The latter includes species (lobster, shrimp and crabs) that
are important economically in providing large harvests and

high income to Atlantic Canada, and ecologically as top

predators in the marine benthic ecosystem. Our study adds
to existing databases a large number of specimens sampled
across a vast geographical area for a better representation
of intraspecific variation. DNA barcodes reported in this
study represent permanent species tags that will not change
during taxonomic revisions.

Materials and methods

We used 507 crustacean specimens collected in the Estuary
and Gulf of the St Lawrence River in 2000 (n = 7) and between
2005 and 2008 (Fig. 1). The specimens represented 87 described species in 60 genera, 39 families, 5 orders (Amphipoda,
Decapoda, Euphausiacea, Isopoda, Mysida) and 1 class
(Malacostraca). Deep-water specimens were collected during
trawl surveys conducted by Fisheries and Oceans Canada
(DFO), while littoral specimens were collected at low tide
using dip nets and baited traps. Samples were stored in
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B A R C O D I N G A RT H R O P O D S 183
100% ethanol (20052008) or in 70% ethanol (2000). Morphological identifications were done by experts or followed
available keys for North Atlantic amphipods (Bousfield
1973), decapods (Squires 1990), isopods (Schultz 1969),
mysids (Brunel 1960) and euphausiids (Mauchline 1971).
Scientific names followed the Integrated Taxonomic
Information System ( and the list of McLaughlin
et al. (2005). In most cases, the whole specimen was stored as a
morphological voucher for future reference (Table S2,
supporting information). For a few large decapod species,
we obtained only tissue (legs or abdominal muscle) for
barcoding and we stored these samples as tissue vouchers.
However, additional specimens of each of these decapod
species have been stored as proper morphological vouchers.
In a few juvenile amphipods and crab larvae, no voucher could
be preserved due to very small body size, but photographs
were taken prior to DNA extraction. All details regarding
taxonomy, vouchers and collection sites with geographical
coordinates can be found in the Barcode of Life Data
System website (BOLD, under
the Crustaceans of the St Lawrence Gulf project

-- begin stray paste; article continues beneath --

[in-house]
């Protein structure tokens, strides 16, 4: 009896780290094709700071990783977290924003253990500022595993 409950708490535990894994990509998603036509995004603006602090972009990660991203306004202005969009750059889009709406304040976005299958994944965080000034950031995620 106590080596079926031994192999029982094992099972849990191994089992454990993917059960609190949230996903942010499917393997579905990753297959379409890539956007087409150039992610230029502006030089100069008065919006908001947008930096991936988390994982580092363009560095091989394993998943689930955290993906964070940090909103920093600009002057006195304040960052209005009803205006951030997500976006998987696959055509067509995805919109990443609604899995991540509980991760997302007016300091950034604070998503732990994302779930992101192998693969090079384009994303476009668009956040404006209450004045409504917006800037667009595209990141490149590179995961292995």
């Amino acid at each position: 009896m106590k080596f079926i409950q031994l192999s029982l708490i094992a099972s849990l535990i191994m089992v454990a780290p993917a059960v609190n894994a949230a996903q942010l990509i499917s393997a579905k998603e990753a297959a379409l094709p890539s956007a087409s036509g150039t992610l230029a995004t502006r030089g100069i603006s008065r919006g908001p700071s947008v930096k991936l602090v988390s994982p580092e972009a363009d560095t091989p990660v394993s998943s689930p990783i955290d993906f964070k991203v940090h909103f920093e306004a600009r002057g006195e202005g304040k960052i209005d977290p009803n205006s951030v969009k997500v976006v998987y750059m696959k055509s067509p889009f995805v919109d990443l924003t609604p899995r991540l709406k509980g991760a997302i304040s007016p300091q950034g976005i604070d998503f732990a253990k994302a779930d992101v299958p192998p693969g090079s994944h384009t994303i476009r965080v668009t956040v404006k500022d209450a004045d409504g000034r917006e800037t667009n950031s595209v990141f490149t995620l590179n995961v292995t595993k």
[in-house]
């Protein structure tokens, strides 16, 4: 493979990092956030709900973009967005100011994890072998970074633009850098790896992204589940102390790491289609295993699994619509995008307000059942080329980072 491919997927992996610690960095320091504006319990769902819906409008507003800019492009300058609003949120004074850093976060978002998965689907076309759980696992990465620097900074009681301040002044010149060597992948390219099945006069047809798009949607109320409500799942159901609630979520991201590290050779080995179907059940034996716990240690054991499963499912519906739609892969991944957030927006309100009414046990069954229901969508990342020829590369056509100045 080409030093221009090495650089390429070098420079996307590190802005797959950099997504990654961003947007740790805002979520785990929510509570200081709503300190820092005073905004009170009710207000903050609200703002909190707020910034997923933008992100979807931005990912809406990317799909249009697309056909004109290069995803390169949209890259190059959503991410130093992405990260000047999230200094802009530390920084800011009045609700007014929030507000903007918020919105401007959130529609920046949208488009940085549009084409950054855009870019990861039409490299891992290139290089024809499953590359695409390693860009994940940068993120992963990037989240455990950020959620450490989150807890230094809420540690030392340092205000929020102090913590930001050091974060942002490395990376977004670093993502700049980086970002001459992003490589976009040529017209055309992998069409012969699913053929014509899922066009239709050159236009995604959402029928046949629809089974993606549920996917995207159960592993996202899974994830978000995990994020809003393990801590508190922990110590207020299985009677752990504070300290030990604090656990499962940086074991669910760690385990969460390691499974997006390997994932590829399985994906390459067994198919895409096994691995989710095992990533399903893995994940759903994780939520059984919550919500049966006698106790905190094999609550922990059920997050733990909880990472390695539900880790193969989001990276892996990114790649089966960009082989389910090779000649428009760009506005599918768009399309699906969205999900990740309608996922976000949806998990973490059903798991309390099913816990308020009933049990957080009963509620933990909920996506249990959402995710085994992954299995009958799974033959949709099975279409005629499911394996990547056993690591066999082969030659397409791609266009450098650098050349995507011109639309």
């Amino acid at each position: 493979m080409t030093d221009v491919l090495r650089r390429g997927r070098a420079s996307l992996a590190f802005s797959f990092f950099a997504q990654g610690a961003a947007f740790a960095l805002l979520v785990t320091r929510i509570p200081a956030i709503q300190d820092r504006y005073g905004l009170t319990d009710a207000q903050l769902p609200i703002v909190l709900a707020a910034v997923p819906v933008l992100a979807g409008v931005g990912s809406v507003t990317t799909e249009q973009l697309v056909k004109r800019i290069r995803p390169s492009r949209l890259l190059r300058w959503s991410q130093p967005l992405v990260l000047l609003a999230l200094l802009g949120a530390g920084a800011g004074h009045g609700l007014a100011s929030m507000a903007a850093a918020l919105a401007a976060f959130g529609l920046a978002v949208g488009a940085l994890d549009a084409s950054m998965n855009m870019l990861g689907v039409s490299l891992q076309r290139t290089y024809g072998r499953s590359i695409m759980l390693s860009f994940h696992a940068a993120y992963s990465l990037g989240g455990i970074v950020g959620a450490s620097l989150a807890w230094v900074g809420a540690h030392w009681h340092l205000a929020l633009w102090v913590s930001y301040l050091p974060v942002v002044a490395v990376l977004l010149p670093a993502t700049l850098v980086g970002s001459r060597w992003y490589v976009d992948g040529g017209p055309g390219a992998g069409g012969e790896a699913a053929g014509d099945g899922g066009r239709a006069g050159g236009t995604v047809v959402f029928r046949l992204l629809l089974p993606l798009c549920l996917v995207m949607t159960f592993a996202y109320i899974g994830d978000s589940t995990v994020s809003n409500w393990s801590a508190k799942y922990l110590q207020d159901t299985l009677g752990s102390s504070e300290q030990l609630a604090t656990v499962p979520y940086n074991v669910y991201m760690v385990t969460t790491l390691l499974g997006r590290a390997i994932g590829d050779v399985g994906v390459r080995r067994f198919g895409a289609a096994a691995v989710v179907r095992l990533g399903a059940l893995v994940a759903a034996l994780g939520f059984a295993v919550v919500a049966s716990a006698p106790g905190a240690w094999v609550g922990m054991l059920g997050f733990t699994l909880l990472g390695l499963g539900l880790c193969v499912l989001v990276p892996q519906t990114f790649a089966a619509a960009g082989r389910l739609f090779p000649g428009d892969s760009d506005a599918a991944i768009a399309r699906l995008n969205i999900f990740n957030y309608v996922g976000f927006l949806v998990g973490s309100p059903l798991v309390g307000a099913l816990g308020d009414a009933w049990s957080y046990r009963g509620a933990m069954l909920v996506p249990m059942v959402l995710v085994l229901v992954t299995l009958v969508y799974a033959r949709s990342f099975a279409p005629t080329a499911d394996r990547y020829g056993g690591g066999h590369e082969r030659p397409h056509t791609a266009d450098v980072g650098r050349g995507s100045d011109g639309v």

(WWGSL) by following View all recordsSpecimen
Page (Ratnasingham & Hebert 2007). In order to insure a
geographical coverage for DNA barcodes, when possible,
we included multiple specimens (at least two per site) from
different geographical areas of the Gulf of St Lawrence (e.g.
north shore vs. southern Gulf).

2% agarose gels (Invitrogen E-Gel 96 system) and

bidirectionally sequenced with BigDye version 3.1 on an ABI
3730xl DNA Analyser (Applied Biosystems). Primers used
for sequencing depended on those used for amplification,
namely M13 F/M13R, CrustDF1/CrustDR1 or CrustF1/HCO.
Additional details about laboratory protocols for each step are
available from the CCDB website (

Data analysis
DNA sequences were aligned with SeqScape version 2.1.1
(Applied Biosystems) and manually checked for ambiguities.
DNA sequences as well as trace files are available in the
BOLD website within the WWGSL project (View all records
Sequence Page for each specimen) and on GenBank (Accession nos FJ581463FJ581922). A blast search including one
sequence per species was performed on GenBank (megablast
algorithm). The Kimura 2-parameter (K2P) model for base
substitution (Kimura 1980) was used by BOLD to obtain
pairwise genetic distances. A neighbour-joining tree (NJ)
based on K2P distances was also built by BOLD for a graphic
representation of intraspecific distances. mega 4 (Tamura
et al. 2007) was used to test the NJ tree by bootstrap analysis
with 1000 replications. Genetic distances between specimens
were calculated for each taxonomic level with the Distance
Summary command implemented by BOLD. Cases of intraspecific divergence higher than 3% were considered as
potential cryptic species.

DNA extraction, amplification, sequencing

Laboratory operations were carried out at the Canadian
Centre for DNA Barcoding (CCDB), University of Guelph.
Total genomic DNA was extracted from small amounts of
tissue (1-mm3 muscle tissue or whole legs for small specimens) by using an automated silica-based protocol with glass
fibre filtration plates (Ivanova et al. 2006). The barcode
region was amplified with alternative sets of primers depending on the reaction success: LCO1490/HCO2198 (Folmer
et al. 1994) with M13 tails, CrustDF1 (5-GGTCWACAAA
AGGRTGACCRAARAAYCA-3) (D. Steinke, University of
Guelph, in preparation) and CrustF1/HCO (Costa et al. 2007).
All primer sequences can be found in the BOLD website
within the WWGSL project (View all recordsSequence
Page for each specimen). The polymerase chain reaction
(PCR) was performed in 12.5 L volume containing 2 L
H2O, 6.25 L 10% trehalose, 1.25 L 10 PCR buffer, 0.625 L
MgCl2 (50 mm), 0.0625 L dNTPs (10 mm), 0.06 L Platinum
Taq polymerase (Invitrogen), 0.125 L of each primer (10 m)
and 2 L DNA template. PCR thermal conditions included:
1 min at 94 C, five cycles of 94 C for 40 s, 45 C for 40 s
and 72 C for 1 min, followed by 35 cycles of 94 C for 40 s,
51 C for 40 s and 72 C for 1 min, and a final step of 72 C
for 5 min. PCR products were visualized on 96-well precast
2009 Blackwell Publishing Ltd

Successful amplifications of the barcode region were obtained
for 82 out of the 87 species sampled for this study. Amplification failed in the seven specimens stored in 70% ethanol,
representing the amphipods Dyopedos monacanthus (n = 1),